To my friends who are Muslim–first of all—I love you guys/girls. I do. Even those of you I do not know as well, your kindness and warmth has always meant more to me than I’ve communicated.
The most ironic thing about writing this is that all of you already know that you can’t judge all Christians by the act of one very very non-representative person, even though Christians sometimes judge all Muslims by one or two non-representative persons. I know this isn’t needed because you are reasonable and loving people, but I thought it wise anyways to address Christians too.
I want to look at the topic of Koran burning and offer what Jesus would actually say about it. I hope to show through a few other New Testament Scriptures that followers of Christ’s teachings do NOT do things like this to our neighbors.
In Luke 10, Jesus is asked by an expert in the law about how to inherit eternal life: So Jesus turns the question back to him and asks what the law teaches:
27He answered: ” ‘Love the Lord your God with all your heart and with all your soul and with all your strength and with all your mind'[a]; and, ‘Love your neighbor as yourself.'[b]”
28″You have answered correctly,” Jesus replied. “Do this and you will live.”
29But he wanted to justify himself, so he asked Jesus, “And who is my neighbor?”
30In reply Jesus said: “A man was going down from Jerusalem to Jericho, when he fell into the hands of robbers. They stripped him of his clothes, beat him and went away, leaving him half dead. 31A priest happened to be going down the same road, and when he saw the man, he passed by on the other side. 32So too, a Levite, when he came to the place and saw him, passed by on the other side. 33But a Samaritan, as he traveled, came where the man was; and when he saw him, he took pity on him. 34He went to him and bandaged his wounds, pouring on oil and wine. Then he put the man on his own donkey, took him to an inn and took care of him. 35The next day he took out two silver coins[c] and gave them to the innkeeper. ‘Look after him,’ he said, ‘and when I return, I will reimburse you for any extra expense you may have.’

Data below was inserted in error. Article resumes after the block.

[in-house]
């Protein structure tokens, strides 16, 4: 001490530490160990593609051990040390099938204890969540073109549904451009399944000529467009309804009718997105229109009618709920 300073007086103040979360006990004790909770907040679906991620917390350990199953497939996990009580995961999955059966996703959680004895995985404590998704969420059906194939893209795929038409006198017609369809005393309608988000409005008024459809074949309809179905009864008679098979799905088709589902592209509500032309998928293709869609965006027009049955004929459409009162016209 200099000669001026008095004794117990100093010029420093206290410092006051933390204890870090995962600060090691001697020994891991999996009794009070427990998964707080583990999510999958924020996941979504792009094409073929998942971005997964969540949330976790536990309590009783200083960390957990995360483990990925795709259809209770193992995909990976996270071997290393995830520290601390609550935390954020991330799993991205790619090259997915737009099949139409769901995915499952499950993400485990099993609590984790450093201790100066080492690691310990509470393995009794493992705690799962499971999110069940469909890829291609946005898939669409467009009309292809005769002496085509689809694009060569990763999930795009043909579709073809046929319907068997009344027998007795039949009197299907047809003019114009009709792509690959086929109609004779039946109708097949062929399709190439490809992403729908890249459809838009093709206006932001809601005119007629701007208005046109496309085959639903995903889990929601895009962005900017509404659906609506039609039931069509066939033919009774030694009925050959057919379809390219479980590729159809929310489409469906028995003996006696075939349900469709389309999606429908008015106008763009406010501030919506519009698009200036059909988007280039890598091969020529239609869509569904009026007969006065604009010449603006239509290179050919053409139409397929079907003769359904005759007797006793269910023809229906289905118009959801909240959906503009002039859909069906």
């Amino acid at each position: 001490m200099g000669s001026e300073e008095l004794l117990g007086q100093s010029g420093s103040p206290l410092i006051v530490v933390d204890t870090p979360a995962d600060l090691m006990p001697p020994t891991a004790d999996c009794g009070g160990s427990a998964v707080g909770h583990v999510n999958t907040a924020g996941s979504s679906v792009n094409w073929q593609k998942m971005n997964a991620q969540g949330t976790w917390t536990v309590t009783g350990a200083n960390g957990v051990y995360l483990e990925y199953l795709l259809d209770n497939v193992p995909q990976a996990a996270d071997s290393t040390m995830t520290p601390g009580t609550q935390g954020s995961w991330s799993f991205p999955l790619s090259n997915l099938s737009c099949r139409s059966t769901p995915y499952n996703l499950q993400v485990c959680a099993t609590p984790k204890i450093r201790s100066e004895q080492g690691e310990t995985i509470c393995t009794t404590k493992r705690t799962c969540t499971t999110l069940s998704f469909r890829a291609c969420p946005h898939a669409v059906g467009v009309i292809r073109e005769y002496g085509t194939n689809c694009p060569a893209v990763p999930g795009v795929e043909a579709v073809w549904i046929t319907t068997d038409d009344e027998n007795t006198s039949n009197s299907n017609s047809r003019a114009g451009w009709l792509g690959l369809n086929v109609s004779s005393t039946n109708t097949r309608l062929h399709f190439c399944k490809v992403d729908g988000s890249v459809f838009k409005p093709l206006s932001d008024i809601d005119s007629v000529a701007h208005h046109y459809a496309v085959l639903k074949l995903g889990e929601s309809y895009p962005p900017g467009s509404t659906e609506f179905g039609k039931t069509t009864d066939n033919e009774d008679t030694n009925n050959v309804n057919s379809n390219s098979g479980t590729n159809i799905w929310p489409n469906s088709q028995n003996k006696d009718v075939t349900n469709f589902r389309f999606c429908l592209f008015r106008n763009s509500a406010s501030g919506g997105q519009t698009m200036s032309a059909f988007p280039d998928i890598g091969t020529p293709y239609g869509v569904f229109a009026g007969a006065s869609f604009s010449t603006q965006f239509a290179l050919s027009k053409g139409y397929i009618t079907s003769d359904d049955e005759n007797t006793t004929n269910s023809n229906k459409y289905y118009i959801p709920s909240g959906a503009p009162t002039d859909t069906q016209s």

36″Which of these three do you think was a neighbor to the man who fell into the hands of robbers?”
37The expert in the law replied, “The one who had mercy on him.”
Jesus told him, “Go and do likewise.”
Everything I read in the Bible points to love. Love of God, love of my neighbor. It’s clear in this passage that I am to love people different from myself. And what is love?
Corinthians 13: 4Love is patient, love is kind. It does not envy, it does not boast, it is not proud. 5It is not rude, it is not self-seeking, it is not easily angered, it keeps no record of wrongs. 6Love does not delight in evil but rejoices with the truth. 7It always protects, always trusts, always hopes, always perseveres.
8Love never fails.
What we have here–in this event planned to happen Saturday, September 11th, is love failing. And that’s an oxymoron. I am sorry that our American church has moved far away from the command to love our neighbors as ourselves, honor one another above ourselves and with gentleness and respect.
1 Peter says in chapter 3:
15 but in your hearts honor Christ the Lord as holy, always being prepared to make a defense to anyone who asks you for a reason for the hope that is in you; yet do it with gentleness and respect, 16 having a good conscience, so that, when you are slandered, those who revile your good behavior in Christ may be put to shame. 17 For it is better to suffer for doing good, if that should be God’s will, than for doing evil.
How clear is this statement to the early church? If you’re still reading, I know that these references were not necessary. You are not ignorant and respect Jesus and His ‘people of the book’ already. You already know that we do NOT believe it is ok to burn holy books of other faiths. You know that most of your Christian friends are disgusted with this action.
But still, I wanted to write and say that I appreciate you for the times when you showed me more about Islam, more about Arabic (some of you!) and never made me feel stupid or out of place because of questions. Many of us were friends DURING this mess in Iraq, had class together while the USA bombed Baghdad, and never judged me or quit being my friend because I was a white evangelical Christian.
I’ve come to the realization that Jesus HImself brings peace in my life, and that He unifies groups that otherwise never could be unified. I will say that just as in Acts 15 (check it out!) the believers decided that no one needed to become Jewish to be Christian..in the same way, today–you do not need to become Christian to love or follow Jesus. If his words stand out as the words of God and he begins to invade thoughts or dreams, do not think that in order to believe in Him, you need to become Christian.
To the Christians who’ve surrendered all to Christ and gave God your sin to remove, your skills to use and the rest of your days to direct——-please know that when he took those things he always gave you instructions to love your neighbor in kindness, respect and gentleness. And he gave you the power to love no matter how it’s received (or not).
Maybe we should learn respect from the Muslims here in Boston who’ve shared Iftar with me during Ramadan. Or from my ‘mwalim-ee’ who, though a Harvard professor and a famous secretary of education from Iraq, teaches me Arabic for free because he has generosity and care for others.
Jesus Himself loved people different from Him and still loves Muslims today very much. I am sorry for the actions being taken by the American church, and I hope these Scriptures helped to show that we serve a God of love, peace and forgiveness.